Louisa Gale, daughter of Judge Thomas and Sarah Goldsmith Gale, builders in part of Angola, Indiana, was born in Crawford County, Ohio, October 14, 1826, and passed away at her home on East Maumee street, Angola, Indiana, March 1, 1913, at the age of 86 years, 4 months and 15 days.
She was of good Puritan stock. She came with her parents to what in now Angola in the year 1836. Her father built and occupied as a home the second house built in Angola, the first house intended for a residence. She had been a constant resident since that time. She lived during the period when the land was being won from the wilderness; as a child and woman shares in that period, its vicissitudes and its joys. She did her part in the formative period and in the country's social life. She lived to see a stable community formed about her of which any city may be proud.
She was married June 15, 1847, to Alanson W. Hendry, a young man who was soon to come into prominence as a lawyer and legislator. To this union four children were born, Thomas P., Martha E., Osceola A., (who died June 4, 1873), and Victor H. Her husband died Nov. 23, 1902, since which time she has moved amid scenes mad tender by memory of his presence, and awaited the call which has united her to the partner of her long and loving life journey.
Her devotion to her husband was ideal; the kindness, gentleness, and considerateness was reciprocal. to her family she gave herself entirely. to those who knew her best, she was always gentle and forbearing, never a word of complaint fell form her; never a protest in anger. When in the last days of her lice, the acts of those in authority seemed to rule with an iron hand, she entered no complaint, while their acts brought keen regret and injury to her and hers. She lived for others, no on was ever turned from her door; there are among us who could yet testify to her charity and kindly remembrances.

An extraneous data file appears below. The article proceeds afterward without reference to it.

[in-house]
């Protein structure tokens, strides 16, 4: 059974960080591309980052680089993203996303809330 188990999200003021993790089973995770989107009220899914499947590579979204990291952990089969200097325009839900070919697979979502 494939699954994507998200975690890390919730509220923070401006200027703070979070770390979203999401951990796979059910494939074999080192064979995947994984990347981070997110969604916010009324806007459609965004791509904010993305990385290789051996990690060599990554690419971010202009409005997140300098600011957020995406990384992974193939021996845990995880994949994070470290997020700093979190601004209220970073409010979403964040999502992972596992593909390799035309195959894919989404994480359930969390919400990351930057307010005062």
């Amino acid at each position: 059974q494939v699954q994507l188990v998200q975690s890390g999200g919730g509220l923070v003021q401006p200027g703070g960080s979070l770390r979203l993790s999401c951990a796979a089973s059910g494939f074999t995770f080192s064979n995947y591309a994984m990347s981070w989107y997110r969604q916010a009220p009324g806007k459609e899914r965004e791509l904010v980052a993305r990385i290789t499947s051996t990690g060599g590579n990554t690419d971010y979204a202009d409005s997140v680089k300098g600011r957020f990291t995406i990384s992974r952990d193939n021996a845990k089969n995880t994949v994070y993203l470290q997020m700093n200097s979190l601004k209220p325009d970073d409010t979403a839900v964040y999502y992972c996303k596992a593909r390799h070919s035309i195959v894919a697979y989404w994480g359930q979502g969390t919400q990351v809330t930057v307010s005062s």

The calling of Louis G. Hendry removes the last tie that bound old to the new Angola. the last strand has been broken, the last life that compassed the years of Angola's existence has passed away; one that reached back from the modern city to the slashings, the girdlings, and the settlements of the pioneer life. Gone is the memory that responded to the touch and call of the pioneer child. IN the last days of her life she lived again amid the scenes and years of her beautiful youth, spent largely in building the foundation of her city life. She lived again amid
the glories and sweet companionship, with the fields and flowers that crowned the prairies of her new home land. She spent her time amid the restful shadows of the woodland. She seemed to breathe again the odor of the forest under the sunset shadows that lengthened as the light faded, there surrounded by a thousand gleams, thrown from the shimmering wavelets tha